That moment when you realize you had a typo in your self-promotional Christmas card that you sent to a hundred of your friends, family, and colleagues...


I'm pretty embarrassed, humiliated, and upset about my mistake. To put it in perspective, it's like a baker using salt instead of sugar, or a carpenter installing the hinges backwards on a door, or a dog walker that returns a dog to the wrong house. It's bad.

I obviously didn't check my spellcheck twice.

I've read that one of the things you should do after you make a mistake is first, apologize (sorry mom!), then find a way to fix it. Well, all of my cards are out in the mail and even *international* so there's no redacting the typo. I'm not going to send a second postcard to point out my mistake. The best thing I can do is own up to it, and I'm choosing to do that and write a little about what I've learned.

A colleague of mine once gave me some advice about mistakes: allow yourself to feel bad about it for five minutes, then move on. Let me tell you, I spent my entire thirty-minute commute this morning feeling bad about it and trying to find ways and imagining scenarios in my head to make up for my blunder. I just feel so down about it. It honestly sucks.

The thing about me is that I'm not perfect. I make mistakes. Everyone does. I'm human and I am a doofus. It's not an excuse though.

But the other thing is that I'm trying. I'm putting myself out there - trying to get a side-hustle going. I mean, I'm unmarried, without children and pets, I am not a homeowner - I can't send out holiday cards like my friends with photos of their beautiful families or letters telling about my yearly accomplishments. I can't do that. 

I do have something though. What I have is not material: I am talented. I am an artist. I have my own website with a blog that I try to write in about all sorts of topics. I try to be funny. I try to DIY when I cannot buy. I try to be a good partner and friend. I try to be present in my own life. I try to recycle all of my wine bottles. I'm trying to be a better graphic designer. I have great friends who point out my mistakes not to be unkind, but to help me learn and grow.

With all of this trying that I do, it's not surprising that I fail. I fail often. This is probably not the last time that I do fail. The thing that makes me unique is that when I fail, I'm not afraid to admit that I messed up and I'm going to keep moving forward. 

I'm apologizing for being a dum-dum that didn't use spellcheck and was in such a hurry to get my cards out in time that I basically shot myself in the foot. But I sure as hell am not apologizing for putting myself out there and attempting to be a boss bitch.

So, here's to starting the new year making mistakes, learning from them, and prospering.

Why I Champion The Boy Scouts Expansion

This week, The Boy Scouts of America announced that they are expanding their program to include girls. And this includes a Scouting program for older girls that will enable them to advance and earn the highest rank of Eagle Scout.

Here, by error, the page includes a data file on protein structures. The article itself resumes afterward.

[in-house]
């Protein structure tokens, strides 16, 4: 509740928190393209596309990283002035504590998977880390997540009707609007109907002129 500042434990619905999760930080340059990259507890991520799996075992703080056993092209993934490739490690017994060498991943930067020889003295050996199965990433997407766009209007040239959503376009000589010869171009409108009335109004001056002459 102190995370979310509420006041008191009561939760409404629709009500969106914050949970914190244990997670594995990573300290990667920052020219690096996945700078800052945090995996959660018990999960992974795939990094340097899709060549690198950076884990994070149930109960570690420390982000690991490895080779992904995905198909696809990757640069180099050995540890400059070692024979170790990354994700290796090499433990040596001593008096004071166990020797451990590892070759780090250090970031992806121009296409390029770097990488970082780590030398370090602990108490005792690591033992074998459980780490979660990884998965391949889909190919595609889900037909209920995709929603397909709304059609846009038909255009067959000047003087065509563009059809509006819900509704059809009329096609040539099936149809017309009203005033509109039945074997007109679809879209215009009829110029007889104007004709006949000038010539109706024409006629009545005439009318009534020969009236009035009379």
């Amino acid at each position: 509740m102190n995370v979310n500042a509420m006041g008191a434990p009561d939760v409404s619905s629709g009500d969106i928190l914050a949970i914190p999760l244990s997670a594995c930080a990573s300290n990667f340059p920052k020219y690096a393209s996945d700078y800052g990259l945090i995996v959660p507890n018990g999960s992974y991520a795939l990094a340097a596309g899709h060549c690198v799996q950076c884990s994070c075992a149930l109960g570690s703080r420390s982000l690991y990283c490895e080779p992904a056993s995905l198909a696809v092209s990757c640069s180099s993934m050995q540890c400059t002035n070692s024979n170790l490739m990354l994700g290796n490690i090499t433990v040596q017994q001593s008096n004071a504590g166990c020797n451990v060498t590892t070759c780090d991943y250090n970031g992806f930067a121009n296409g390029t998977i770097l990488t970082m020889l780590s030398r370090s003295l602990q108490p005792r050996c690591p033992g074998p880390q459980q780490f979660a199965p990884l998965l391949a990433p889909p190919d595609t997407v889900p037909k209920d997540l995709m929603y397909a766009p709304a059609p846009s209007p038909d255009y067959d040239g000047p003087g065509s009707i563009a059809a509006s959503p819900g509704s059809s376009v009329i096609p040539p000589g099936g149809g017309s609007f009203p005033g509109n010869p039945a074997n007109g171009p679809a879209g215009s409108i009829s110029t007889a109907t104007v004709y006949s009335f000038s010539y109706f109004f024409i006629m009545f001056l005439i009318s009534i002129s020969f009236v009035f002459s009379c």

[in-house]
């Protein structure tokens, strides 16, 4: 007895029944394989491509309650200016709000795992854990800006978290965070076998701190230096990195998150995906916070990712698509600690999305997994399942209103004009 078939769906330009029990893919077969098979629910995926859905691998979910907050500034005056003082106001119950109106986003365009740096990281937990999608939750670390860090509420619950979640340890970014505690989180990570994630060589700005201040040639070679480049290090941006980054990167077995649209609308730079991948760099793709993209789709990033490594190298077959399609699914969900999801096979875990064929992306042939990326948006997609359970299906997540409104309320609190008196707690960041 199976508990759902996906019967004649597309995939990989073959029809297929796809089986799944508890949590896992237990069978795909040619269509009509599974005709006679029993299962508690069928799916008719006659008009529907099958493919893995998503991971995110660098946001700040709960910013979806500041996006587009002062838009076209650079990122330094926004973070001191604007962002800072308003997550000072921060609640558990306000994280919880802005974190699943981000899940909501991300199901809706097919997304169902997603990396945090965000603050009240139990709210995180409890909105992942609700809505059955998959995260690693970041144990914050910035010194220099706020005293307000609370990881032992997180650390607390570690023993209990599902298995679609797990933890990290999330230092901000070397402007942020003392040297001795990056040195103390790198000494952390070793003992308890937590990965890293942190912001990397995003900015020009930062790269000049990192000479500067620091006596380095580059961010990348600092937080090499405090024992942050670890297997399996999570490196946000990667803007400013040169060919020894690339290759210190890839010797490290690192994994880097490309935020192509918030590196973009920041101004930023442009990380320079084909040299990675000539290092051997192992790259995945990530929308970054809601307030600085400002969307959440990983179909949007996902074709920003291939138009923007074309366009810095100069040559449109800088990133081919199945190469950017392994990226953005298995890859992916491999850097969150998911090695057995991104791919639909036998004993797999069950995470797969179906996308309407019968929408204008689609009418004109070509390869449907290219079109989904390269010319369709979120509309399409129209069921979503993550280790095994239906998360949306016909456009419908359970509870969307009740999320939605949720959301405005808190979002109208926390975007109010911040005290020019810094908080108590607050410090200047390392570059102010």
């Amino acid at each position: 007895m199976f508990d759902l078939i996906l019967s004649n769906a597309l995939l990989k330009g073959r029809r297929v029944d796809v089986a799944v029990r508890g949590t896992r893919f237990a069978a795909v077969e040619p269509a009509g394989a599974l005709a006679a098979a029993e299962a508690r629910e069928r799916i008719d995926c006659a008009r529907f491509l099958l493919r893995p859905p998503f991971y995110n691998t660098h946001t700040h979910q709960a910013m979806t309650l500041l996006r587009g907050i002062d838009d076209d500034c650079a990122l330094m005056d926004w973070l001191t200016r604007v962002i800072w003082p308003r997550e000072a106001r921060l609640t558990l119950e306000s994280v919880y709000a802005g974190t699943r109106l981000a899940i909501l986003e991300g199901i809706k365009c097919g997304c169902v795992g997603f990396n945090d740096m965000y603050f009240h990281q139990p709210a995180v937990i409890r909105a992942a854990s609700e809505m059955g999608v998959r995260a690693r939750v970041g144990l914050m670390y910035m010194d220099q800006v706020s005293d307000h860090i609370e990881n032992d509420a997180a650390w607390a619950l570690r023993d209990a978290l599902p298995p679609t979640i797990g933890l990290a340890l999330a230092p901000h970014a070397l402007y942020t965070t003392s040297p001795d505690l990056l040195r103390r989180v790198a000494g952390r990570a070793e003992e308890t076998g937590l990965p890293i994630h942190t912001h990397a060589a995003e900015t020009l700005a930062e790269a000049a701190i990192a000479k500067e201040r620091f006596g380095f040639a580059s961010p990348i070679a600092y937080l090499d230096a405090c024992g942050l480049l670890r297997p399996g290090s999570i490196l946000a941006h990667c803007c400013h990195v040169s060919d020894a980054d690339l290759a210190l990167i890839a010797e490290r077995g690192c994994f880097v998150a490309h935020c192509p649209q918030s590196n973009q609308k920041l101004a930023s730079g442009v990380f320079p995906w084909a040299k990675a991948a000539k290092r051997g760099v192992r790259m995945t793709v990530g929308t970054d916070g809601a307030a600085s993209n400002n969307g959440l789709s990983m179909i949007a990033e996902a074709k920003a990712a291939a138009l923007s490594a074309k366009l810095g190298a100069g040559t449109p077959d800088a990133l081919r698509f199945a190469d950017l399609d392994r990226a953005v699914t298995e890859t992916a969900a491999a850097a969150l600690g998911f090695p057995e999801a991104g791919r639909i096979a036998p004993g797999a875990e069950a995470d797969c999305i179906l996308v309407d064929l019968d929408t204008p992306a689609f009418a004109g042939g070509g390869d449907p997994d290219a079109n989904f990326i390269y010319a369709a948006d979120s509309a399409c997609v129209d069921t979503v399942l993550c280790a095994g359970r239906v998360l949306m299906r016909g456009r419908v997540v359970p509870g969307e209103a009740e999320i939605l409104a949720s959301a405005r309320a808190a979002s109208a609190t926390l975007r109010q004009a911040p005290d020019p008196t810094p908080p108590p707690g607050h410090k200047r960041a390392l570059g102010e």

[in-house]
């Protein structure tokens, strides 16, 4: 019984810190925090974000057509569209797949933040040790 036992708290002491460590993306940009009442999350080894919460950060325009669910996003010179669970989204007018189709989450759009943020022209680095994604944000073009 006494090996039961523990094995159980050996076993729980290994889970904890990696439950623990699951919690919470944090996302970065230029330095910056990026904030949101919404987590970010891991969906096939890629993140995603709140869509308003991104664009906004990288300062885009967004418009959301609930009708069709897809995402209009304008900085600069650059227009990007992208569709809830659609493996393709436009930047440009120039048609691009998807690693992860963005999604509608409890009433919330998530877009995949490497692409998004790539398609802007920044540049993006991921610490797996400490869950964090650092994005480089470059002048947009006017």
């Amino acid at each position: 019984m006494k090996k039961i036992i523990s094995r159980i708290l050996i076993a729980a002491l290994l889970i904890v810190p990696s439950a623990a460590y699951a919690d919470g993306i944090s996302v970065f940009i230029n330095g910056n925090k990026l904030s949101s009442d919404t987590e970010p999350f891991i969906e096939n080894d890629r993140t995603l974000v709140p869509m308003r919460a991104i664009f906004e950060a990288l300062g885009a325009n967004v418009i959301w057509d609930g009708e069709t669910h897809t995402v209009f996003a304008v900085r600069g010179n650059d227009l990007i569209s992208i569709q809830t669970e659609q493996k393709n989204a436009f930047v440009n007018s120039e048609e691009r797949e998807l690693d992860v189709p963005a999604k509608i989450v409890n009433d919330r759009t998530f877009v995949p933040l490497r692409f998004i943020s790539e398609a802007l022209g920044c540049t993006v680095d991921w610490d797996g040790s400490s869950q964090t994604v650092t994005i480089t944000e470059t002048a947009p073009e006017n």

Now, a lot of people think this is a controversial move - but before you start arguing about it, let me share my story and my personal experience with scouting.

I remember growing up and being jealous of my brother when he was going high adventure camping - he got to do so many cool things!

I remember I was upset when I had my Boy Scout knife taken away at girl scout camp - while my brother at the same age was allowed to carry and use his. I remember doing crafts and singing songs at our camp, while my brother was scaling a high ropes course.

I remember selling cookies and then having to pay out of pocket for a week at camp, while my brother used his popcorn selling money (which was deposited into a personal account) to be able to go to camp on the cheap.

The comparisons were large in the differences between our two experiences as young scouts. I dropped out of Girl Scouts at age thirteen because I was frustrated with being unable to do so many things within my Girl Scout Troop. I eventually joined (and took leadership positions in) Venture Scouts and an Explorer Post, which are co-ed high-adventure camping groups, but it's a shame that I had to wait until I was fourteen to join.

This is a longtime coming, and the expansion of the BSA to include girls is so amazing. I'm so excited! Now girls can work towards earning their Eagle Award, which can lead to scholarships and other opportunities. Comparibly, the Girl Scouts has a Gold Award, but it does not hold the same high esteem as the BSA counterpart, unfortunately. 

Here's a note from my Dad I received this week, an Eagle Scout, and longtime leader of the Boy Scouts: "I feel bad for you Jenna, as you would be a fine Eagle Scout like your brother. I guess the organization and I did not move fast enough to make this happen."

And he's right, I would have made a fine Eagle Scout, but never had the opportunity.

In Germany, they just have a group called "Scouts" and ANYONE of any gender and age can join - isn't that a wonderful idea?